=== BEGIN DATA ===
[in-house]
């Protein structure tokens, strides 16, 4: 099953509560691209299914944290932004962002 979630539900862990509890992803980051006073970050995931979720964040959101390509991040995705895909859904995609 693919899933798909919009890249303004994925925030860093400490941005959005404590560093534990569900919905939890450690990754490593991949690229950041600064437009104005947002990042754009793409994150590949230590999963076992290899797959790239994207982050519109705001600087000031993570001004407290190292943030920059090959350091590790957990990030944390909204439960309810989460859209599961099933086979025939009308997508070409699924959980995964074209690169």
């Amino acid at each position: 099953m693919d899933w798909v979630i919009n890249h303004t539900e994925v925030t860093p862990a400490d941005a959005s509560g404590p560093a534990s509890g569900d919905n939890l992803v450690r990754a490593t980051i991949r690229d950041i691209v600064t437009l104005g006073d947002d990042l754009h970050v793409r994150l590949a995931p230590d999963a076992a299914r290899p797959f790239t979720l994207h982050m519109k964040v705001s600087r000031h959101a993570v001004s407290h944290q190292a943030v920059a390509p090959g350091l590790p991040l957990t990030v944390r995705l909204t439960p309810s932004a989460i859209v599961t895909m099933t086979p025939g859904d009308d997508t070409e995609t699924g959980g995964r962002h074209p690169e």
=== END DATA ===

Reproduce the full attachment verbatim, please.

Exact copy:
[in-house]
């Protein structure tokens, strides 16, 4: 099953509560691209299914944290932004962002 979630539900862990509890992803980051006073970050995931979720964040959101390509991040995705895909859904995609 693919899933798909919009890249303004994925925030860093400490941005959005404590560093534990569900919905939890450690990754490593991949690229950041600064437009104005947002990042754009793409994150590949230590999963076992290899797959790239994207982050519109705001600087000031993570001004407290190292943030920059090959350091590790957990990030944390909204439960309810989460859209599961099933086979025939009308997508070409699924959980995964074209690169």
């Amino acid at each position: 099953m693919d899933w798909v979630i919009n890249h303004t539900e994925v925030t860093p862990a400490d941005a959005s509560g404590p560093a534990s509890g569900d919905n939890l992803v450690r990754a490593t980051i991949r690229d950041i691209v600064t437009l104005g006073d947002d990042l754009h970050v793409r994150l590949a995931p230590d999963a076992a299914r290899p797959f790239t979720l994207h982050m519109k964040v705001s600087r000031h959101a993570v001004s407290h944290q190292a943030v920059a390509p090959g350091l590790p991040l957990t990030v944390r995705l909204t439960p309810s932004a989460i859209v599961t895909m099933t086979p025939g859904d009308d997508t070409e995609t699924g959980g995964r962002h074209p690169e």